How to Set Up a Scholarship Fund

You can start a scholarship through a college or a community foundation.

I’d like to start a scholarship fund in memory of my friend who just passed away. How much money do I need to set one up, and how do I go about doing it?

Starting a scholarship fund is easy, and it’s a wonderful way to honor a friend or relative while helping kids afford college or providing the kind of opportunity you had as a student. You can contact the development office at a university or work with a community foundation to set up a scholarship fund.

You need about $20,000 to $25,000 to endow a scholarship that pays out $1,000 every year, but each institution sets its own rules. For instance, San Diego State University currently requires $50,000 to endow a $2,000 annual scholarship, or you can commit to giving $5,000 a year over three years to finance three $5,000 annual scholarships. The medical school at the University of California, Los Angeles, requires $100,000 to endow a $5,000 annual scholarship, but you can create a scholarship for one year with just $1,000.

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Most community foundations can also help you set up scholarships that don’t have to be tied to a particular college. (You can find a community foundation in your area at (opens in new tab).) Some have more experience running scholarships than others. For example, at Community Foundation for Greater Atlanta, “we have about 30 scholarships, and some have criteria based on GPA, some are based on certain high schools or going to certain colleges. It runs the gamut,” says Christy Eckoff, director of gift planning for the foundation. The school or foundation will manage the money and look for applicants. You may be able to sit on the selection committee, although you can’t be the main decision-maker.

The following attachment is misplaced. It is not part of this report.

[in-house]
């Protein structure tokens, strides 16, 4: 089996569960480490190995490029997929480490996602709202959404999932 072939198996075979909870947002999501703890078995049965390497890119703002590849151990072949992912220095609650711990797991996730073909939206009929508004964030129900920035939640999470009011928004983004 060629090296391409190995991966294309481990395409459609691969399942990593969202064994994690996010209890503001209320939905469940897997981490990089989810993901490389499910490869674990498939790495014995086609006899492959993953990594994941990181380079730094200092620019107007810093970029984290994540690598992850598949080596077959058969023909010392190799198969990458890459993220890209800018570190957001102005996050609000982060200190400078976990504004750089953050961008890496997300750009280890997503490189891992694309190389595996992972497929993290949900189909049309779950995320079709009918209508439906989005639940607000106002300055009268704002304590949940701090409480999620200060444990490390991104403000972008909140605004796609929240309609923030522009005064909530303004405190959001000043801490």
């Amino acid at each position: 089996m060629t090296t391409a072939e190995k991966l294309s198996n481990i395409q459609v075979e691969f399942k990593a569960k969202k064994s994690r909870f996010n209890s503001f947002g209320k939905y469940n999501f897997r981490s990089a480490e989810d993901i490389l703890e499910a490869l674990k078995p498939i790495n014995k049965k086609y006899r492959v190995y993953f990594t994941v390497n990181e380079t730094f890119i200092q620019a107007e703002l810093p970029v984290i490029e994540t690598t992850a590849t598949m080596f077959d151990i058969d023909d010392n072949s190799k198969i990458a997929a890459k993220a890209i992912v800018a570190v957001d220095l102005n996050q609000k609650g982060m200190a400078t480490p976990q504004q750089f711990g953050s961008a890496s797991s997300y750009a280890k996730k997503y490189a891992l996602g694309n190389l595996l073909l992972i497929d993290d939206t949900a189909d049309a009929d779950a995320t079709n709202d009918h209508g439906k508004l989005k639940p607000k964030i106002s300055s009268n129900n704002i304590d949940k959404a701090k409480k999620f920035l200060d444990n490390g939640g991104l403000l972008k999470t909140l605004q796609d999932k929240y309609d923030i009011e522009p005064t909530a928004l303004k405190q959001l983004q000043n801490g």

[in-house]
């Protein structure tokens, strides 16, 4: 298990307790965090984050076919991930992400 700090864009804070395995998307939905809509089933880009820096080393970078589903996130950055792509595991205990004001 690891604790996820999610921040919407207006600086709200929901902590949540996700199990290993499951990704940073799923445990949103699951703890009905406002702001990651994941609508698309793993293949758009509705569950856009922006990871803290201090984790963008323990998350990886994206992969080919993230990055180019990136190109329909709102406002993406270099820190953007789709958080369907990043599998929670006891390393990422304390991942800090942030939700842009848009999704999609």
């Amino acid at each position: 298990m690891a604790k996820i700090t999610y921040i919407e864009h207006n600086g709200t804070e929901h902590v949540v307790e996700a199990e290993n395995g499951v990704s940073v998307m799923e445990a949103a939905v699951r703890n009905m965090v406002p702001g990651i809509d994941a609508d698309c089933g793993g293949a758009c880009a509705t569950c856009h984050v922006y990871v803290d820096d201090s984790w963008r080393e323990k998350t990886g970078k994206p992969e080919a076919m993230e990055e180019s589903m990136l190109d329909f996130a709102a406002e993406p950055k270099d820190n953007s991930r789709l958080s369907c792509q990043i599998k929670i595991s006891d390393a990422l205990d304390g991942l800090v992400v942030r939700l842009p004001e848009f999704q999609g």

For more information about setting up a scholarship fund, see Help Students by Funding a Scholarship.

Kimberly Lankford
Contributing Editor, Kiplinger's Personal Finance

As the "Ask Kim" columnist for Kiplinger's Personal Finance, Lankford receives hundreds of personal finance questions from readers every month. She is the author of Rescue Your Financial Life (McGraw-Hill, 2003), The Insurance Maze: How You Can Save Money on Insurance -- and Still Get the Coverage You Need (Kaplan, 2006), Kiplinger's Ask Kim for Money Smart Solutions (Kaplan, 2007) and The Kiplinger/BBB Personal Finance Guide for Military Families. She is frequently featured as a financial expert on television and radio, including NBC's Today Show, CNN, CNBC and National Public Radio.